Team Focused on Prospecting for Retailers

June 24, 2014

While site preparation is under way at the 85-acre Drexel Town Square development site, a team of real estate experts is working behind the scenes to secure buyers and tenants for the site’s retail areas.

WISPARK LLC has engaged the Milwaukee office of Mid-America Real Estate Group to market the available parcels for purchase or lease. Dan Rosenfeld, principal and director of Property Representation of Mid-America, is leading a three-person team to attract buyers that will locate on the parcels along Drexel and Howell Avenues on the eastern part of the development.

The buyers, Rosenfeld explained, “could be sit-down or casual restaurants; banks or credit unions or any variety of free-standing retailers. We have had a considerable amount of interest in the outlots and continue to entertain new leads.”

Significant time is invested to conceive a plan that will optimize the DTS development and serve the interests and needs of Oak Creek and the surrounding area. The real estate team develops what is called a merchandising matrix to identify categories of retailers to provide an attractive mix. For example, one category is restaurants. Within the restaurant category are types such as brew pubs, sub/sandwich shops, coffee houses/cafes, or those featuring Italian or Mexican food, to name a few. Now that Water Street Brewery has announced its commitment to the project, the team is focusing their efforts on concepts that will complement the popular brew pub.

In addition to the sale of parcels along Drexel and Howell, tenants are being sought to lease the retail areas that will line Oak Creek’s new Main Street within DTS. The tenants will lease from 1,000 to 3,000 square feet of space, typically for five years although lease terms may vary. Filling these spaces also requires a merchandising plan “to make sure the Main Street retail area offers services that the community will benefit from,” Rosenfeld said. Lease tenants may include small specialty stores, dry cleaners, medical professionals, insurance companies or other services.

After the merchandising plans are finalized and the types of buyers/tenants are identified, the real estate team looks at businesses already in the market. “We review which restaurants and retailers are already doing business in Oak Creek and determine if they are properly sized. We may offer an existing business the opportunity to relocate to DTS but want to do this carefully so as not to create other vacancies in the Oak Creek market,” Rosenfeld said.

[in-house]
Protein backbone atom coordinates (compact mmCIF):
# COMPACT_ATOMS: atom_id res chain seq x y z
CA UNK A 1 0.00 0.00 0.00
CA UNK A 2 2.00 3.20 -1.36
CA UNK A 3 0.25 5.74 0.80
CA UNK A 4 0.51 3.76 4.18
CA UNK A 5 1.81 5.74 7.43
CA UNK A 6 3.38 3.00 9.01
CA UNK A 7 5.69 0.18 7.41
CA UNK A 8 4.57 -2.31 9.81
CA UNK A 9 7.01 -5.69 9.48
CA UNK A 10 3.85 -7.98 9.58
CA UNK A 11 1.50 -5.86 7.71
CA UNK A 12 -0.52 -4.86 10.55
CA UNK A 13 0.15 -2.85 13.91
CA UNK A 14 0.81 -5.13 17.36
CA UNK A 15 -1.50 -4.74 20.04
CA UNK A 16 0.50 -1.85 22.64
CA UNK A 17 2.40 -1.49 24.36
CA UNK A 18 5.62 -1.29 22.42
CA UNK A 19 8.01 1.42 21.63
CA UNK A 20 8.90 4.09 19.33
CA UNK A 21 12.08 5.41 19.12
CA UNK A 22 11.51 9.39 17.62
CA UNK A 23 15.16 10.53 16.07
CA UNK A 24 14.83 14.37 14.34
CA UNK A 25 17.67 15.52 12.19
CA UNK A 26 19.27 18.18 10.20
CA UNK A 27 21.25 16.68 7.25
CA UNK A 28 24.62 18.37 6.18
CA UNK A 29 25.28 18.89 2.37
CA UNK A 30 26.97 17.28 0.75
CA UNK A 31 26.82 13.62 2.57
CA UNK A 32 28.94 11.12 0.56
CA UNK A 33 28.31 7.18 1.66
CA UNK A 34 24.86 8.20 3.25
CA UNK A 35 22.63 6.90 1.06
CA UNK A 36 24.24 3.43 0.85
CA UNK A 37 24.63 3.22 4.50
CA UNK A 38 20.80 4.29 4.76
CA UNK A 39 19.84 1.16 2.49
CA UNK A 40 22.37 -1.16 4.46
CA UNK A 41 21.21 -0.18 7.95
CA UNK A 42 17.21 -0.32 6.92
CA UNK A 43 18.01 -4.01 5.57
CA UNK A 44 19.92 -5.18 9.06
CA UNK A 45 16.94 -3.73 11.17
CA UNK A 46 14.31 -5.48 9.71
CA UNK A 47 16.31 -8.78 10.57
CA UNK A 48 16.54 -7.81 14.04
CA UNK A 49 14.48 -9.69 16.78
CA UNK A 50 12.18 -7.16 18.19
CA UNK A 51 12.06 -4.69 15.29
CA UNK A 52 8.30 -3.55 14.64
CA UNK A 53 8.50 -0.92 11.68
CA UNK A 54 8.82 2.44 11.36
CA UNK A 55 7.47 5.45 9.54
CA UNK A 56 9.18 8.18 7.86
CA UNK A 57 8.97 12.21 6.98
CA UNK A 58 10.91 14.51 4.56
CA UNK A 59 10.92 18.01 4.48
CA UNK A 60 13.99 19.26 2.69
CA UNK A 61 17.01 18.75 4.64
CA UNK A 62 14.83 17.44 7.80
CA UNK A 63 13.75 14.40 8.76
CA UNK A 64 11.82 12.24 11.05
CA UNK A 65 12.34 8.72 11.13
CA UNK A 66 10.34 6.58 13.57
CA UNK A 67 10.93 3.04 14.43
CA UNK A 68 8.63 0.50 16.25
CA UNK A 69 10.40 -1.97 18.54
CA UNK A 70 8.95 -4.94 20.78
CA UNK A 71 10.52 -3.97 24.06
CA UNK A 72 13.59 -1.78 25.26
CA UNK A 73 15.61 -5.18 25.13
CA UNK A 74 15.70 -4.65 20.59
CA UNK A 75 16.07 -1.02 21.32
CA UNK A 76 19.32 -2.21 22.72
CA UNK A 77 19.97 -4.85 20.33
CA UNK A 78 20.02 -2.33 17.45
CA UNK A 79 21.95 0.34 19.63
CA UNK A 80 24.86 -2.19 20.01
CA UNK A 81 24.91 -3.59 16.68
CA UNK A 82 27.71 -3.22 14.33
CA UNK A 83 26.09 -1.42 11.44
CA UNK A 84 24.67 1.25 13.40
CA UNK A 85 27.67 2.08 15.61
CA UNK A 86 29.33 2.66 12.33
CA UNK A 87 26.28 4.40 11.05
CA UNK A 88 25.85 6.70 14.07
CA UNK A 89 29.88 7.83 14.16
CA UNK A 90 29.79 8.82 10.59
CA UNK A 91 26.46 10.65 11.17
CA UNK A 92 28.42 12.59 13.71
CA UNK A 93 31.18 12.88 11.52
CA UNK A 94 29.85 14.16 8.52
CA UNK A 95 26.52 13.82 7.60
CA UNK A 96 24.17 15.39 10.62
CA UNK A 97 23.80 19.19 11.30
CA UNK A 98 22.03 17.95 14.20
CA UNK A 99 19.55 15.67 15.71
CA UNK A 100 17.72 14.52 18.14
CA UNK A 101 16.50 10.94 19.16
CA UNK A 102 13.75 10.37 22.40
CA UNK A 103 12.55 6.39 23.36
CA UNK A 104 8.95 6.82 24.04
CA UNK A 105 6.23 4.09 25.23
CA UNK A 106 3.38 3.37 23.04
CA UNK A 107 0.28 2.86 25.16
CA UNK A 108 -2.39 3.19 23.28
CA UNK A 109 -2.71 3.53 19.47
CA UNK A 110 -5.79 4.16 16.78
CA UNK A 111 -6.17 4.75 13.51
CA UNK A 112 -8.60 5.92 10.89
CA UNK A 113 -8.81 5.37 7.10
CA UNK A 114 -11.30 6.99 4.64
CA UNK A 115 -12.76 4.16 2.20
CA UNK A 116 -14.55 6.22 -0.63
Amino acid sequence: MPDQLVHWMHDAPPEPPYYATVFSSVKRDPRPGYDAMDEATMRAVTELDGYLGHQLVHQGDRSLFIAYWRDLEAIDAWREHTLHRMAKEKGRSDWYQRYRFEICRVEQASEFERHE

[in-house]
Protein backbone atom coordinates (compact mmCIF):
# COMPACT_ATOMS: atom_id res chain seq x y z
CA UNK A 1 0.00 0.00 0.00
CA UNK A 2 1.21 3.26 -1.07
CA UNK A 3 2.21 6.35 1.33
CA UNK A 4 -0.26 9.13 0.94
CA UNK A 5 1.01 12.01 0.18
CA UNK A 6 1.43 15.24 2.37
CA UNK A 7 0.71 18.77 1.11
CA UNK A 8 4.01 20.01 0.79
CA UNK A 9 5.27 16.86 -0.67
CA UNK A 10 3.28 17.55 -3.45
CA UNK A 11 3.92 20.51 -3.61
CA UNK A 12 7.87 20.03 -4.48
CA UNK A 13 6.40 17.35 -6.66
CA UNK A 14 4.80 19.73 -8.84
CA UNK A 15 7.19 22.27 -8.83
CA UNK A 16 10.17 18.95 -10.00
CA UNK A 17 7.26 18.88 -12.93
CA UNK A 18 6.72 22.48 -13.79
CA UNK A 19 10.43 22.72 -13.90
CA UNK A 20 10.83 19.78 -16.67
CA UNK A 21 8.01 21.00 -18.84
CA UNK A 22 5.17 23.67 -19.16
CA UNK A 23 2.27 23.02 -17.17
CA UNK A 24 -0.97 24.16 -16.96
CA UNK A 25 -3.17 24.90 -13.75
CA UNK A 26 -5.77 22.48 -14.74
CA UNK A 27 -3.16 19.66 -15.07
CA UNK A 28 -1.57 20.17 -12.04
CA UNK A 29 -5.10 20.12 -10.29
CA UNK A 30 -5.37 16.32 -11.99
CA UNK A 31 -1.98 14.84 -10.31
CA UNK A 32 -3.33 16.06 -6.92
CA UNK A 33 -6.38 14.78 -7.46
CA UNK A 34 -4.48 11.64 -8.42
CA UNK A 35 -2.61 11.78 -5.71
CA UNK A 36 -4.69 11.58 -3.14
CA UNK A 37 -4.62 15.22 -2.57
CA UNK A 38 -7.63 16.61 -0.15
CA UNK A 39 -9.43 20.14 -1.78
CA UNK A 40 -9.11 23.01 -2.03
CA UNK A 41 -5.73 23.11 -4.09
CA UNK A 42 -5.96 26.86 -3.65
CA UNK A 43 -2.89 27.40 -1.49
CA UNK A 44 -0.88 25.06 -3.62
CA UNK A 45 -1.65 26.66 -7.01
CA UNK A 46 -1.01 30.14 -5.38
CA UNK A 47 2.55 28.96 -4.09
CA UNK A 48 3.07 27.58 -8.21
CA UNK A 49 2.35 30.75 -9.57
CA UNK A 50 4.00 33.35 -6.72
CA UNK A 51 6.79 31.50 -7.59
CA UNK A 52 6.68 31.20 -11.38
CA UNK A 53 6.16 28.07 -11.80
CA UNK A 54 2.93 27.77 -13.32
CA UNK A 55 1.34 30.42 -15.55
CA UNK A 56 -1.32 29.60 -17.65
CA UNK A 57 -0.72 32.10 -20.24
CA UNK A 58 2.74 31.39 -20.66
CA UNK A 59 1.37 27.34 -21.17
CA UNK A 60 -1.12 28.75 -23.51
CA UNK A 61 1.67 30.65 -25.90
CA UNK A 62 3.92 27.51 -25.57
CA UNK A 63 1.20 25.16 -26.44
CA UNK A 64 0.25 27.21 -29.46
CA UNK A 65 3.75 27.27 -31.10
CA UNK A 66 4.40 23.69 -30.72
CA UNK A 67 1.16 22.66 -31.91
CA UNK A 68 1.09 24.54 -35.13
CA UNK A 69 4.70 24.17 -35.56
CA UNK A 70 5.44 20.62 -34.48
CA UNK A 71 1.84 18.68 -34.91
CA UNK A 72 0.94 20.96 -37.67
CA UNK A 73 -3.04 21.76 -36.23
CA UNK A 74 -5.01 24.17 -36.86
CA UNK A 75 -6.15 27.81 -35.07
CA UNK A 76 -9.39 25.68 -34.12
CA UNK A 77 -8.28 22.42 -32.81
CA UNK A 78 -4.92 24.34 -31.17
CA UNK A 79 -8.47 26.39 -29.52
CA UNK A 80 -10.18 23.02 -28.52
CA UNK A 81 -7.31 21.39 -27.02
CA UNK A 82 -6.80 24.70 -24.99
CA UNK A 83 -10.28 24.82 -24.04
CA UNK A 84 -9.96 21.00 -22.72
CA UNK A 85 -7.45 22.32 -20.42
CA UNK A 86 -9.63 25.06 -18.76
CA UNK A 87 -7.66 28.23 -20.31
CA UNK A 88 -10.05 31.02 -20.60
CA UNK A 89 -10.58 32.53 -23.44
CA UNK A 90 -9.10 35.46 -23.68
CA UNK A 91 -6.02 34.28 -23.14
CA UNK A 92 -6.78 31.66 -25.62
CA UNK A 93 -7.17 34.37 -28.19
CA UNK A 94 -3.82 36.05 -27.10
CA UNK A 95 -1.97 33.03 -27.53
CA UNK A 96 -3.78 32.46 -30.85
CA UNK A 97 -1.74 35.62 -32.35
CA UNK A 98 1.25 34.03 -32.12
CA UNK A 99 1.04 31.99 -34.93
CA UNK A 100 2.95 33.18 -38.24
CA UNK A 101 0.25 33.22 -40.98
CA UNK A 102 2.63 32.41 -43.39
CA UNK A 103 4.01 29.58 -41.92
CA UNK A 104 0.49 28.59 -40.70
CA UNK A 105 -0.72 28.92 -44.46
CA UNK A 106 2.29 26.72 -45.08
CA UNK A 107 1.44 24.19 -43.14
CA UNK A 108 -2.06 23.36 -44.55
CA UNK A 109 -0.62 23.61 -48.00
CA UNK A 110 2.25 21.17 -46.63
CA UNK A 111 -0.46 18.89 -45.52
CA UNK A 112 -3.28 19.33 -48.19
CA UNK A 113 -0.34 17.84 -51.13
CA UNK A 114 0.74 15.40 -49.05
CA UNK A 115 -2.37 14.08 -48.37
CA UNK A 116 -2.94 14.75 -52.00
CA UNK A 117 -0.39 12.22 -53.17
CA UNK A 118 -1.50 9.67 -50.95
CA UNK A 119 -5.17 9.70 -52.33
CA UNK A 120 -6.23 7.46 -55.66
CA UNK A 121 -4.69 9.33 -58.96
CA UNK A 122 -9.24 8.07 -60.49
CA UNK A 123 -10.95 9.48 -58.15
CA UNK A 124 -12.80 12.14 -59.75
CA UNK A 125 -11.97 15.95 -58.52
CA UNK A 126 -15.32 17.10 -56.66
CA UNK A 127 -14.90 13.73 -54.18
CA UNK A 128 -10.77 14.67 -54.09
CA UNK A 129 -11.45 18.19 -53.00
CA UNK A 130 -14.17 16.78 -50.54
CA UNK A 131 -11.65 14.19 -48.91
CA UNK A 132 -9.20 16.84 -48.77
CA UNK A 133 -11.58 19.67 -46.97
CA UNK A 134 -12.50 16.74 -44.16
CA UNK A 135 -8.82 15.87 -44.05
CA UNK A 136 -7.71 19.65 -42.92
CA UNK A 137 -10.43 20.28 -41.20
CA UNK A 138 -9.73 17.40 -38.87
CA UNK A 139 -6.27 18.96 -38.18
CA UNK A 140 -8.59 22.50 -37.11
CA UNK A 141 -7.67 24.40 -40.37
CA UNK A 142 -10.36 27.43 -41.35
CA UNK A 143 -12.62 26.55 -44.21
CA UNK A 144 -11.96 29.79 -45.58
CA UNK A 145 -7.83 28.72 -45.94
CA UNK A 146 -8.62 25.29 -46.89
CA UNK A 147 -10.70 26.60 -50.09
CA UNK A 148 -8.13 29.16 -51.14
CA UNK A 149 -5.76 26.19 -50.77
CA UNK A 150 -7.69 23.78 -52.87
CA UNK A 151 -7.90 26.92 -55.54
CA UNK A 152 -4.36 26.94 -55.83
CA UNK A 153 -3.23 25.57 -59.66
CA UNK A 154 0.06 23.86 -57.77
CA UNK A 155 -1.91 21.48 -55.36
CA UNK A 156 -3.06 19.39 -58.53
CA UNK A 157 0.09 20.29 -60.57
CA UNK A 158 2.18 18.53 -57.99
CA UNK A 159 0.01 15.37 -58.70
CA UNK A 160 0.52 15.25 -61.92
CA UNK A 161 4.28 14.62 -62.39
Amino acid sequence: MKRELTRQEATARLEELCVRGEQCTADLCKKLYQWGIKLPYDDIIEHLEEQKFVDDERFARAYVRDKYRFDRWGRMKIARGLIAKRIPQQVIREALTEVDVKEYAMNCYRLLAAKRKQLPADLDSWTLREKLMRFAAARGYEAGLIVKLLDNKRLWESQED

After reviewing the current market, the team looks at other restaurants and retailers that are operating in southeast Wisconsin. They will identify a successful prospect that would be a good fit. Their plan also seeks to introduce retailers that are new to Wisconsin. “We tap retailers in the Chicago and Minneapolis markets as well, to bring new retailers to the area and more choices for consumers,” Rosenfeld said.

Considerable homework and preparation is involved before Rosenfeld and his team calls a prospect. “We have to show the retailer that Oak Creek and southeastern Milwaukee County is a market they are missing. We bring data to them regarding population, household spending for consumer goods, etc. We also show them projections for sales from a new location here and demonstrate that these sales won’t cannibalize sales from their other stores.” Helping the prospects understand their competitors’ success in the market is also important, he said. It may take six to nine months to turn a prospect into a buyer or leased tenant.

The Mid-America team is currently working with about two dozen retail prospects for DTS.

One particular challenge is the fact that each retailer defines their trade area differently, Rosenfeld said. “Some larger retailers who are already in the Southridge/76th Street corridor believe they are serving the Oak Creek market and don’t need a location further east and south.”

DTS is not only competing with other regional developments but in fact is competing with all other states in the country for the consideration of major retailers.

“In the dynamics of real estate, a unit is a unit,” Rosenfeld explained. “Major national chains’ business plans call for them to open a certain number of units per year. For example, Cheesecake Factory needs to open 50 units a year. That means we are competing with cities across the country for one of the new units.” Further, the retail tenants have been the hardest hit commercial real estate sectors when it comes to impacts from the Internet. Many retailers are reconfiguring their stores to much smaller suites. “We are confident that the Main Street area of Drexel Town Square will create a positive environment for the emerging retail model,” Rosenfeld said.

The other reality is that the Oak Creek area has been underdeveloped with its bifurcated retail areas – there is some retail along S. 27th Street on the western end of the city as well as the Howell Avenue district. With easy access from the Drexel Avenue exit off of I-94, the DTS development offers an opportunity to centralize a number of retailers with a variety of services. “We’re creating a critical mass,” Rosenfeld said.

Despite these challenges, there is good news. From an economic standpoint, the market is much better than it was in the years following the Great Recession. In the years from 2008 to 2012, retailers were watching expenses and made limited capital investments. With the improvements in the economy they’re back in the market opening stores, according to Rosenfeld.

Mid-America also operates offices in Detroit, Minneapolis and Chicago.